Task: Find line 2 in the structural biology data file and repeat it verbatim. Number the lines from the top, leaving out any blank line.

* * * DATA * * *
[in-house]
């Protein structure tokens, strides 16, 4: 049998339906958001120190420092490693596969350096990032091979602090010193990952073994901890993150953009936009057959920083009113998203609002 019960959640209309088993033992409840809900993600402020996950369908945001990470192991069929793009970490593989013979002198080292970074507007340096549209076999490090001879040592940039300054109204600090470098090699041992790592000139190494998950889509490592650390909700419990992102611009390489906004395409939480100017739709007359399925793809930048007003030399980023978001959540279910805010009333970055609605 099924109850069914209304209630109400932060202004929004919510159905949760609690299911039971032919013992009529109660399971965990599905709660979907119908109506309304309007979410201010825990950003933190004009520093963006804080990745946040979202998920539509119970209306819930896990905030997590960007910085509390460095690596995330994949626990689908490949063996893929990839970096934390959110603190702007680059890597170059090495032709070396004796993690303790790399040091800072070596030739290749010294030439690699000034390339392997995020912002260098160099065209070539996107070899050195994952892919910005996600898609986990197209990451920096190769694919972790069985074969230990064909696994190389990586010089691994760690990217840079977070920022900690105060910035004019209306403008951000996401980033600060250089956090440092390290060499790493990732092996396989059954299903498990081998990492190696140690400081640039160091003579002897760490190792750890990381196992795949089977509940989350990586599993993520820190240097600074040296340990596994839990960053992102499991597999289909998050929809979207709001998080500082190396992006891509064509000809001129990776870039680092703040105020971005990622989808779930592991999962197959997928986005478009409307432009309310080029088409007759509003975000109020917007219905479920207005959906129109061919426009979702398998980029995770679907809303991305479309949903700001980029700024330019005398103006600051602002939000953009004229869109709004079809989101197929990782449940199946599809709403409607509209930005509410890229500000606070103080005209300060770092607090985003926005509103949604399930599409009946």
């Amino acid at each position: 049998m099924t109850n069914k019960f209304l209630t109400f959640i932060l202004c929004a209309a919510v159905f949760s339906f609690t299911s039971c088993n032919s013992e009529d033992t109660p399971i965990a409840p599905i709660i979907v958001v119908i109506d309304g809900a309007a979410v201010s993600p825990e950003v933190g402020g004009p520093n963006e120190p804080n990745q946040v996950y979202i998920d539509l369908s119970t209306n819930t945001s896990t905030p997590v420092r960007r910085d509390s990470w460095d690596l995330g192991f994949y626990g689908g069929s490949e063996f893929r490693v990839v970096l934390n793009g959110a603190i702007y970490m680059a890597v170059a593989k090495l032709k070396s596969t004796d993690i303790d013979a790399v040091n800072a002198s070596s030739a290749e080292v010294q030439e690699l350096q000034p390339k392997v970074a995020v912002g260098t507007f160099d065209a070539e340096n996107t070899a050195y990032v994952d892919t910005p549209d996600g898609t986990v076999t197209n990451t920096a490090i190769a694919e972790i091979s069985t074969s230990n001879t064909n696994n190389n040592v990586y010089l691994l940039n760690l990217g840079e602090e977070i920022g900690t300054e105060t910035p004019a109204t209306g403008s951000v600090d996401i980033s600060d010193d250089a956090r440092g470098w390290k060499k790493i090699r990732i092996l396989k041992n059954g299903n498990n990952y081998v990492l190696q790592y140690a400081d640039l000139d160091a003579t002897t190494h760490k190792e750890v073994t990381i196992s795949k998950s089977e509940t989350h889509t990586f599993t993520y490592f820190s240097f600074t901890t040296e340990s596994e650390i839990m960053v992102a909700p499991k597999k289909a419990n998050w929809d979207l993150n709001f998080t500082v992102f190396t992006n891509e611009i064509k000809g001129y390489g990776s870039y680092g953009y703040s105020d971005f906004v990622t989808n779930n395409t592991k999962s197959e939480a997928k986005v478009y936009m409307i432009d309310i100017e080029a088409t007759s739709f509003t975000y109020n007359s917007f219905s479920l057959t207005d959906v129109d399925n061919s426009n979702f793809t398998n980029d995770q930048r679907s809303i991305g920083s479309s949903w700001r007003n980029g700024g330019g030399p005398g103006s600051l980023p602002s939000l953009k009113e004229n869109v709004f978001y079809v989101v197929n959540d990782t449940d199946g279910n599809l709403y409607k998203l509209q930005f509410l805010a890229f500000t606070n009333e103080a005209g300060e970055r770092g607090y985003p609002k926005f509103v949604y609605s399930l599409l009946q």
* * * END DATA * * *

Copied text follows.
């Protein structure tokens, strides 16, 4: 049998339906958001120190420092490693596969350096990032091979602090010193990952073994901890993150953009936009057959920083009113998203609002 019960959640209309088993033992409840809900993600402020996950369908945001990470192991069929793009970490593989013979002198080292970074507007340096549209076999490090001879040592940039300054109204600090470098090699041992790592000139190494998950889509490592650390909700419990992102611009390489906004395409939480100017739709007359399925793809930048007003030399980023978001959540279910805010009333970055609605 099924109850069914209304209630109400932060202004929004919510159905949760609690299911039971032919013992009529109660399971965990599905709660979907119908109506309304309007979410201010825990950003933190004009520093963006804080990745946040979202998920539509119970209306819930896990905030997590960007910085509390460095690596995330994949626990689908490949063996893929990839970096934390959110603190702007680059890597170059090495032709070396004796993690303790790399040091800072070596030739290749010294030439690699000034390339392997995020912002260098160099065209070539996107070899050195994952892919910005996600898609986990197209990451920096190769694919972790069985074969230990064909696994190389990586010089691994760690990217840079977070920022900690105060910035004019209306403008951000996401980033600060250089956090440092390290060499790493990732092996396989059954299903498990081998990492190696140690400081640039160091003579002897760490190792750890990381196992795949089977509940989350990586599993993520820190240097600074040296340990596994839990960053992102499991597999289909998050929809979207709001998080500082190396992006891509064509000809001129990776870039680092703040105020971005990622989808779930592991999962197959997928986005478009409307432009309310080029088409007759509003975000109020917007219905479920207005959906129109061919426009979702398998980029995770679907809303991305479309949903700001980029700024330019005398103006600051602002939000953009004229869109709004079809989101197929990782449940199946599809709403409607509209930005509410890229500000606070103080005209300060770092607090985003926005509103949604399930599409009946």